Left off the funding map

It’s always disappointing to be on the outside looking in when it comes to good news announcements by the provincial government.

It’s always disappointing to be on the outside looking in when it comes to good news announcements by the provincial government. Monday’s boost to school capital projects across the province was particularly hard to take.

There was Premier Christy Clark on the television news, all smiles with Surrey school children in their Halloween costumes. Grinning brightly for pictures, the $353 million cheque Premier Clark handed out from Victoria marked a big day for hundreds of students, teachers, parents and administrators.

The list of communities in line for new or renovated schools come from growing population centres. Communities like Surrey are bursting with kids forced to learn lessons in small villages of portables stationed outside the main buildings. Of the 19 projects announced, Surrey has eight of them.

If you remove yourself from self community interest, it’s easy to see why the Liberals chose the projects they did. But does that make it fair to the kids in the rural areas where population numbers tend to head in the opposite direction of growth?

The big project passed over in the Kootenay Lake School District is the Trafalgar Middle School upgrade. The redesign has been on the books for several years now and has spawned many closed door and public meetings. It hasn’t been without controversy.

To address proper long term planning and taking into account dwindling numbers, the  new direction includes closing South Nelson Elementary. Nobody likes to see schools close, but the new super school that Trafalgar would become seems like a satisfactory solution.

Though the plan is solid and supported by provincial decision makers, it will have to continue to wait. Kids at our middle school will keep attending class in a decaying facility that lacks many of the standard comforts most students in the big city enjoy.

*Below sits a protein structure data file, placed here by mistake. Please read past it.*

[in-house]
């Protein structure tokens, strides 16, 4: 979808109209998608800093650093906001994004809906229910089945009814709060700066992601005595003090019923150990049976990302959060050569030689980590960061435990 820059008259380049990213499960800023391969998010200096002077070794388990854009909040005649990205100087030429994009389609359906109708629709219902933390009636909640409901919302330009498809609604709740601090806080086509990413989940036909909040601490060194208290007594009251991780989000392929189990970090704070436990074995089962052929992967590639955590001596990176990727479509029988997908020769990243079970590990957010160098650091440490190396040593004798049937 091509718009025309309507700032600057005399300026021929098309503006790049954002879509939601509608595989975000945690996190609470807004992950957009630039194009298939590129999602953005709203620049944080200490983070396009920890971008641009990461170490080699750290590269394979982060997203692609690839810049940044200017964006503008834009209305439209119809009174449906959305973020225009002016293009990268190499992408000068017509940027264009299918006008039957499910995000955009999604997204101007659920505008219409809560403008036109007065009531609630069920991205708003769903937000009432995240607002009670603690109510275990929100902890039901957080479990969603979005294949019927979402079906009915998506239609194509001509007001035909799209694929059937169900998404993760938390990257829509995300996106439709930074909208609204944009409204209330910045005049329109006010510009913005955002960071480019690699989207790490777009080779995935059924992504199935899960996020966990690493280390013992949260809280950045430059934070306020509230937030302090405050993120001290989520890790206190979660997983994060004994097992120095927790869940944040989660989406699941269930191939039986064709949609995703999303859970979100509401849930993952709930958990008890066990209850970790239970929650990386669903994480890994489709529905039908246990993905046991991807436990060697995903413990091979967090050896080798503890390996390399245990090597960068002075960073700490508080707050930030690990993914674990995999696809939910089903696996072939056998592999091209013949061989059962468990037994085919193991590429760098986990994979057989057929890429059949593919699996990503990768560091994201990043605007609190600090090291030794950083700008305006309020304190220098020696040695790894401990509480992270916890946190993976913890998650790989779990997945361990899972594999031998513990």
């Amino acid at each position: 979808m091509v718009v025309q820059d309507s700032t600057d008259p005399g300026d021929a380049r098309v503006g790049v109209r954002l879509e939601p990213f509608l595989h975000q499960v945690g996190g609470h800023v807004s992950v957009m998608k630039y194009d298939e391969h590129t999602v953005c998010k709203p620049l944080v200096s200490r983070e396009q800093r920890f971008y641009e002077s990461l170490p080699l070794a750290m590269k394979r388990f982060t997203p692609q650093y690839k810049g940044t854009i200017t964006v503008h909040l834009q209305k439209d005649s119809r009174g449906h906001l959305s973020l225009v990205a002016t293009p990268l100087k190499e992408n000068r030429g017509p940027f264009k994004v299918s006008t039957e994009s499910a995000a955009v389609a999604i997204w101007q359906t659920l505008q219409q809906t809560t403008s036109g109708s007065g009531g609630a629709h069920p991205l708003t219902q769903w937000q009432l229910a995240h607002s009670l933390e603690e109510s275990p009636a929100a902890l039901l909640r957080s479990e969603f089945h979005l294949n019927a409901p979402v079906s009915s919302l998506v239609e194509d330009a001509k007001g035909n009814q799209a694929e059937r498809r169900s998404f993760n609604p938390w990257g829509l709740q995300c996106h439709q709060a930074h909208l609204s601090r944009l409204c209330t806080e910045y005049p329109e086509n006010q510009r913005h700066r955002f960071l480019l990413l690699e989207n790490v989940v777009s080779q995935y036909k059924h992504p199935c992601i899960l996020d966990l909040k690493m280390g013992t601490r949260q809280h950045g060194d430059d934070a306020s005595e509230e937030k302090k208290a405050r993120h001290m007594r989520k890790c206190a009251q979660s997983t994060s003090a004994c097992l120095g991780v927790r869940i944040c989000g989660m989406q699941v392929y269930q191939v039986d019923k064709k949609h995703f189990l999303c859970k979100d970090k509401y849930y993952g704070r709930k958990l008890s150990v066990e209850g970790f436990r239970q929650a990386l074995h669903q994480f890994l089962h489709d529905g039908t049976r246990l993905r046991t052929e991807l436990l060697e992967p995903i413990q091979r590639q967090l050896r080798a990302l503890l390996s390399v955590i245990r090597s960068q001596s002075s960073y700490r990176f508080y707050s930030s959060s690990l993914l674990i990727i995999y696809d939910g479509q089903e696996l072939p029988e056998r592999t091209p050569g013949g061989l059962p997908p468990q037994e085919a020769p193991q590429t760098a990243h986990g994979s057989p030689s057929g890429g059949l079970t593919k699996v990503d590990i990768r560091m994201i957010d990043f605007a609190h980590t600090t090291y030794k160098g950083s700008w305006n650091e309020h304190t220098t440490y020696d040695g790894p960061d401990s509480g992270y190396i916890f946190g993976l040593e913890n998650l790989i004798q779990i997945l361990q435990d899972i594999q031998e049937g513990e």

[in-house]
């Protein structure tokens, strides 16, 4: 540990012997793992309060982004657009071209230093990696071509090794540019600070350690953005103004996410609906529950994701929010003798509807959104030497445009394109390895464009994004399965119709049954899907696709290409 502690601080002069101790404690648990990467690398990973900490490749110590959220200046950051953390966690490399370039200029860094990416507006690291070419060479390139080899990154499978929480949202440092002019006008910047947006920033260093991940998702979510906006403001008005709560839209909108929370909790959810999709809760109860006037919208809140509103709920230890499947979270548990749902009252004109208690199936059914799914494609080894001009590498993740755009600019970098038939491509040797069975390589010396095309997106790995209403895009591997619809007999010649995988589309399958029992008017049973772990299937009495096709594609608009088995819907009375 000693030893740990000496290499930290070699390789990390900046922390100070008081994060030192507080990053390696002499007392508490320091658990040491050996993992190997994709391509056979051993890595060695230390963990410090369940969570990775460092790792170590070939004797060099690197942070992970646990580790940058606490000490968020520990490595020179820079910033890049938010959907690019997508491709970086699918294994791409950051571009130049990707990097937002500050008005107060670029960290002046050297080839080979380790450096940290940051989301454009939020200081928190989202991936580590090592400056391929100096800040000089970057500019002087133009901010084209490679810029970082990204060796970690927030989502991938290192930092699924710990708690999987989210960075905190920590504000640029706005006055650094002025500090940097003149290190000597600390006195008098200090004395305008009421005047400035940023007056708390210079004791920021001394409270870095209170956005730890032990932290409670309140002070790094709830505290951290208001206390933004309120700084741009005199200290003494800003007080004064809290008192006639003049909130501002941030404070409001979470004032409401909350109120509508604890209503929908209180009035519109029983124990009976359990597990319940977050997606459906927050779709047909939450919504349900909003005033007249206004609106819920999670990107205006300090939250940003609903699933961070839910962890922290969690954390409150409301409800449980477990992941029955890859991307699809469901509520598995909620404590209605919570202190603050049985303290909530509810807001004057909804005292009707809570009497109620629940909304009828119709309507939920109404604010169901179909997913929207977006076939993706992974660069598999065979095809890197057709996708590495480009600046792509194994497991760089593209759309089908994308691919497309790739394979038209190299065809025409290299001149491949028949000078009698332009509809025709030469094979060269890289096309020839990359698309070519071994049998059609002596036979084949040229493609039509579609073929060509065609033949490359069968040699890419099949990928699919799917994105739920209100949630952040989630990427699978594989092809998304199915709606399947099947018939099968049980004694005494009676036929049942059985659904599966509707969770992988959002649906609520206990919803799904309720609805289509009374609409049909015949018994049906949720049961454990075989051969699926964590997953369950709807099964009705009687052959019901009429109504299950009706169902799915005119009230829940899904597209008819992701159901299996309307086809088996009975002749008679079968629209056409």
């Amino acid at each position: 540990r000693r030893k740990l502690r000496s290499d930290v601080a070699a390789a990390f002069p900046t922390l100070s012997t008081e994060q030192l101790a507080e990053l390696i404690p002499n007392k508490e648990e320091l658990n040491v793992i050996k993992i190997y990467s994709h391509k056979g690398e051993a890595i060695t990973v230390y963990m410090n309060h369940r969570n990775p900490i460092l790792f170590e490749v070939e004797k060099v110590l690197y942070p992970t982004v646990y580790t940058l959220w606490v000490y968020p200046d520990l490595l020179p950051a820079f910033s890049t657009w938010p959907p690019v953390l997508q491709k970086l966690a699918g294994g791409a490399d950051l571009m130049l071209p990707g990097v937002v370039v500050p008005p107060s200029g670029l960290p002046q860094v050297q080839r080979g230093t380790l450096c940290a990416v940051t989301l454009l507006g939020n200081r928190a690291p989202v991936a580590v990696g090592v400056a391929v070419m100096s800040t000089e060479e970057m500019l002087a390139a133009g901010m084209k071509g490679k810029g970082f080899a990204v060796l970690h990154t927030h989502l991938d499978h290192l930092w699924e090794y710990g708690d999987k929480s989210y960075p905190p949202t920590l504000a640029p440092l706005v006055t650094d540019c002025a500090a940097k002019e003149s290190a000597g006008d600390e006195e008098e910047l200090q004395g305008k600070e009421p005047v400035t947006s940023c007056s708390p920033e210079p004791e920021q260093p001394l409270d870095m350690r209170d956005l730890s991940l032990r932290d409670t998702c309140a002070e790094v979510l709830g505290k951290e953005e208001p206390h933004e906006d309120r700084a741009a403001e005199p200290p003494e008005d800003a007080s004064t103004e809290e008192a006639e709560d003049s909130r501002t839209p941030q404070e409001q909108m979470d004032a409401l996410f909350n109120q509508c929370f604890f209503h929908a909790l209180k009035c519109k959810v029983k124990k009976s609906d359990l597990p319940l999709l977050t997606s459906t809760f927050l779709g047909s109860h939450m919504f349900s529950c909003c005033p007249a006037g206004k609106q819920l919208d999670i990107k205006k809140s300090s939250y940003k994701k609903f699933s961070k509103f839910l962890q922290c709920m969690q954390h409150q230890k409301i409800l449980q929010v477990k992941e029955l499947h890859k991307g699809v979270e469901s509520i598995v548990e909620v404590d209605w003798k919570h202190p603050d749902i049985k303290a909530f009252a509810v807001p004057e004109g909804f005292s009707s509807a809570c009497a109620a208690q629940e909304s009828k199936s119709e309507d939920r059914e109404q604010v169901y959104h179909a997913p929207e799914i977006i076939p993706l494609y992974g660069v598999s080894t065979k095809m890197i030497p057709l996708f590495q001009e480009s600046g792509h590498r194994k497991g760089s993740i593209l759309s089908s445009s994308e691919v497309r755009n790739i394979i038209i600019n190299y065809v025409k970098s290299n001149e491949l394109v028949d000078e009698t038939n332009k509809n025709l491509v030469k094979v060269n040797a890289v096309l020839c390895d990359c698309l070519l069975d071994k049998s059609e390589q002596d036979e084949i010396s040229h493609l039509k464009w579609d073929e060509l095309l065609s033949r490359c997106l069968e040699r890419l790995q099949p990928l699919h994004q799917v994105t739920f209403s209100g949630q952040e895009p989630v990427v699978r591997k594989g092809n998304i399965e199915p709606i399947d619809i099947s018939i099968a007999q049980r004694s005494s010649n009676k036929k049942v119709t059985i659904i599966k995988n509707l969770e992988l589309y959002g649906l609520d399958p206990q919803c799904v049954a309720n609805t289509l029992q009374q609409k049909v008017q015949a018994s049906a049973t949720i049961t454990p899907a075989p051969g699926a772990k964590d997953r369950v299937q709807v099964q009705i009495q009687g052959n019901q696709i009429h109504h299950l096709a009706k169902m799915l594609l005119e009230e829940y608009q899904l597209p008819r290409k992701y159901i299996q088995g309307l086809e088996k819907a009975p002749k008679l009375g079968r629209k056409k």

On Monday the province invested in the future. It’s too bad that future is being written without rural British Columbia in mind.


Just Posted

Touchstones gala celebrates the great outdoors

Breaking Trail will be held June 1

Richard Hill’s bird photographs at the Nelson library

‘Big and Small: Birds Found in the West Kootenay’ is on display through June

Energy efficiency session at the Nelson Public Library

Nelson Hydro customers who are seniors are now eligible for free weatherization upgrades

LETTER: Giveaway items becoming an eyesore

From readers Ron and Diane Baerg

Police say it’s “impressive” no arrests were made after Raptors celebrations

Toronto will play the Western Conference champion Golden State Warriors next

Social media giants in hot seat as politicians consider regulations in Ottawa

Committee members will also grill representatives from Facebook, Twitter

Wildfire crews watching for dangerous wind shift in High Level, Alta.

The Chuckegg Creek fire is raging out of control about three kilometres southwest of the town

UN urges Canada to take more vulnerable Mexican migrants from Central America

The request comes as the United States takes a harder line on its Mexican border

Mistrial declared in Jamie Bacon murder plot trial

Bacon was on trial for counselling to commit the murder of Person X

B.C. VIEWS: Money-laundering melodrama made for TV

Public inquiry staged to point fingers before 2021 election

Canadian homebuyers escaping high housing costs by moving to secondary cities

In British Columbia, exurbs have grown in the Hope Valley and Kamloops

Feds lay out proposed new rules for voice, video recorders in locomotives

Transport Canada wants to limit use of recorders to if a crew’s actions led to a crash

Most Read